surveillance, on a list, and it was thanks to that listing that he was
"It watched him for the
necessary period, and it led to the conclusion that there was no
indication or trace that Mohammed Merah was a dangerous man."
determine whether Merah acted alone, the prime minister told RTL. He
added: "We must not mix religious fundamentalism with terrorism."
French President Nicolas
Sarkozy vowed increased legal measures to punish those who pursue
extremist activities online or travel overseas for indoctrination and
He spoke Thursday as campaigning resumed for the French presidential election, with the first round of voting due next month.
Rival candidate Francois
Hollande, appearing at a rally Thursday night, said questions will have
to be asked about the Merah case, French media reported.
Earlier, French Foreign
Minister Alain Juppe told radio network Europe 1 that "light must be
shed" on events leading up to the shootings by Merah.
"I understand that one
can ask whether there was a failing or not. As I don't know if there was
a failing, I can't tell you what kind of failing, but light must be
shed on that," Juppe said.
The day after his third
and final attack, on a Jewish school, Merah was tracked down to an
apartment in Toulouse, where a siege began in the early hours Wednesday.
It finally came to a
bloody end Thursday morning, when Merah emerged from a bathroom in his
apartment and fired more than 30 shots at police who had burst in to end
the standoff, Molins said.
Merah then jumped out a window onto a balcony, still shooting, and was found dead on the ground, officials said.
He died from a gunshot wound to the head, Molins said.
After Merah's death,
Sarkozy said everything had been done to bring him to justice alive but
security forces could not be exposed to further risk.
Authorities said the
young man cited a variety of reasons for the killings, including the
missions of French troops abroad, the oppression of Palestinians and
France's ban on the wearing of Islamic veils.
Townsend: Fear of 'lone wolf' scenario
Sarkozy calls for unity in France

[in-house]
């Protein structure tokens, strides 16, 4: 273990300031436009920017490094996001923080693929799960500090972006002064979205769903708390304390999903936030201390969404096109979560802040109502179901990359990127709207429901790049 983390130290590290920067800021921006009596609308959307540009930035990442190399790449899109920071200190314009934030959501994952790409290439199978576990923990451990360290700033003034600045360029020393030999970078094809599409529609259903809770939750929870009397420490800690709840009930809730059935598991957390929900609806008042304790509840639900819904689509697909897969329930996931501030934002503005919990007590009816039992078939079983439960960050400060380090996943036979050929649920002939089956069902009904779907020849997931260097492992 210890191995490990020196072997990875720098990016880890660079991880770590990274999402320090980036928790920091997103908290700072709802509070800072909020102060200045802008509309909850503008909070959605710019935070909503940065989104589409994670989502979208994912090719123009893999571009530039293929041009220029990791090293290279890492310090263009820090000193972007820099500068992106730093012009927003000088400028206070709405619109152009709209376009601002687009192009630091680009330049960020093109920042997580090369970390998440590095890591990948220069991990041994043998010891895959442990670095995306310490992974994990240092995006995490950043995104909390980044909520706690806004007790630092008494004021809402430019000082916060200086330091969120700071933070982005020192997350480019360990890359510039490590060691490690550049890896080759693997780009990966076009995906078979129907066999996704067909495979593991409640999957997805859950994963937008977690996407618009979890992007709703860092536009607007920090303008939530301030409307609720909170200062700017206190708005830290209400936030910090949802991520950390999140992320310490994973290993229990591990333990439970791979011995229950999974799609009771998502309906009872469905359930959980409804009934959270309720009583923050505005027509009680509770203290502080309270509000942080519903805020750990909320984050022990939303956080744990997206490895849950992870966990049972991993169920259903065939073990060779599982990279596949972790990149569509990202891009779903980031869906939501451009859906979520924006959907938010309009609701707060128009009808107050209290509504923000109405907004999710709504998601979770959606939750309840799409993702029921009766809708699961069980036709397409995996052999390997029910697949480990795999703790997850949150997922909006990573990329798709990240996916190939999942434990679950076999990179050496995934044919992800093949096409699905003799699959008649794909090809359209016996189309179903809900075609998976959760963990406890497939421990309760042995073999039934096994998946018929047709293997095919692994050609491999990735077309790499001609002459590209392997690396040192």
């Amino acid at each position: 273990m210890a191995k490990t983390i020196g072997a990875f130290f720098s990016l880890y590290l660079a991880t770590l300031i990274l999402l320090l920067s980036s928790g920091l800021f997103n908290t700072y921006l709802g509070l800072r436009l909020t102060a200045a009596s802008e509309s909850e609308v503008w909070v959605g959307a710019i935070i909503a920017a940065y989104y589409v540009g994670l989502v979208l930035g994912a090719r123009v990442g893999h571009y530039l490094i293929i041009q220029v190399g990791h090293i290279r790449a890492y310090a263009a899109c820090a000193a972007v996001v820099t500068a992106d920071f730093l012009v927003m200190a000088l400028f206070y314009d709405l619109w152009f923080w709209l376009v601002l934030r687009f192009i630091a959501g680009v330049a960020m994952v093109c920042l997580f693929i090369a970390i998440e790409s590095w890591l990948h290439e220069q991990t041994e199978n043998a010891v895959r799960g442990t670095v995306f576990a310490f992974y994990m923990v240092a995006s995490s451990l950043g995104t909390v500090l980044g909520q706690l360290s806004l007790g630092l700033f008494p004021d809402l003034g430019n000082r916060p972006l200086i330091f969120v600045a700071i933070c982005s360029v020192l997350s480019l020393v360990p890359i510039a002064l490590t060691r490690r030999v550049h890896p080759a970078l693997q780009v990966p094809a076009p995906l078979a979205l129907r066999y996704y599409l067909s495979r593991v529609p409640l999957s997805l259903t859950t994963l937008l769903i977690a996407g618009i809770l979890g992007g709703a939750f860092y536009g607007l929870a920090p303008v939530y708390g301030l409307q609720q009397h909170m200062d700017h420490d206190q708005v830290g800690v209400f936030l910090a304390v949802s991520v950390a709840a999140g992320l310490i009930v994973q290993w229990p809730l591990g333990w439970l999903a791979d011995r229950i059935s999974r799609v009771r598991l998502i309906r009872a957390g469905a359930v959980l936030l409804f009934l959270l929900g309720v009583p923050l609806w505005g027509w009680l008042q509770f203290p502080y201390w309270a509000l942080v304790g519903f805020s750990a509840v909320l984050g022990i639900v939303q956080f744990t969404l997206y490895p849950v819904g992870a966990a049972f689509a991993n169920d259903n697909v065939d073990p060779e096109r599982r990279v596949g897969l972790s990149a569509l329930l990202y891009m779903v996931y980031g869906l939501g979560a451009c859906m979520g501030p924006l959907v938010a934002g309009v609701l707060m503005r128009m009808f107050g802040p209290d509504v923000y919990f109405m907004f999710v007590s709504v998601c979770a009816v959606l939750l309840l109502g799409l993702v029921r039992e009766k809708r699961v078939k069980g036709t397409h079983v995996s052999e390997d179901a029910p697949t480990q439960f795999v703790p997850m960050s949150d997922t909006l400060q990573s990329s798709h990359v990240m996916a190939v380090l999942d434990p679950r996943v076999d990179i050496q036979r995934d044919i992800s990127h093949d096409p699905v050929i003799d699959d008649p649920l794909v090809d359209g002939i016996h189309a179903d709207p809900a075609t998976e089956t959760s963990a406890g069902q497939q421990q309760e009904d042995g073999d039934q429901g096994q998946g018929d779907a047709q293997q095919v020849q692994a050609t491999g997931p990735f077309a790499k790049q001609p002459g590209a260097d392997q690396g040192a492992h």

After Merah was killed,
police found video he had recorded of the attacks, ammunition and
ingredients for explosives, Molins said.
In the video of the
first shooting of a French soldier in Toulouse, Merah told the soldier,
"You kill my brothers, I kill you," Molins told reporters. Another video
shows Merah gunning down two more French soldiers in Montauban. He is
heard saying "Allahu Akbar," or "God is great," Molins said.
Gueant said Merah had been under surveillance by French intelligence for years.
He had "already committed certain infractions, some with violence," Gueant said.
Merah was sentenced 15 times by a Toulouse juvenile court when he was a minor, Molins said. The charges mostly involved theft.
In the first shooting on
March 11, Imad Ibn Ziaten, a paratrooper of North African origin,
arranged to meet a man in Toulouse who wanted to buy a scooter Ziaten
had advertised online, the interior minister said. The victim said in
the ad that he was in the military.
Four days later, two
other soldiers were shot dead and another injured by a black-clad man
wearing a motorcycle helmet in a shopping center in the city of
Montauban, about 50 kilometers (30 miles) from Toulouse.
In the attack at the
private Jewish school Ozar Hatorah on Monday, a man wearing a motorcycle
helmet and driving a motor scooter pulled up and shot a teacher and
three children -- two of them the teacher's young sons -- in the head.
The other victim, the daughter of the school's director, was killed in
front of her father.
Police said the same guns were used in all three attacks.
CNN's Diana Magnay, Saskya Vandoorne, Anna Prichard and Alex Felton contributed to this report.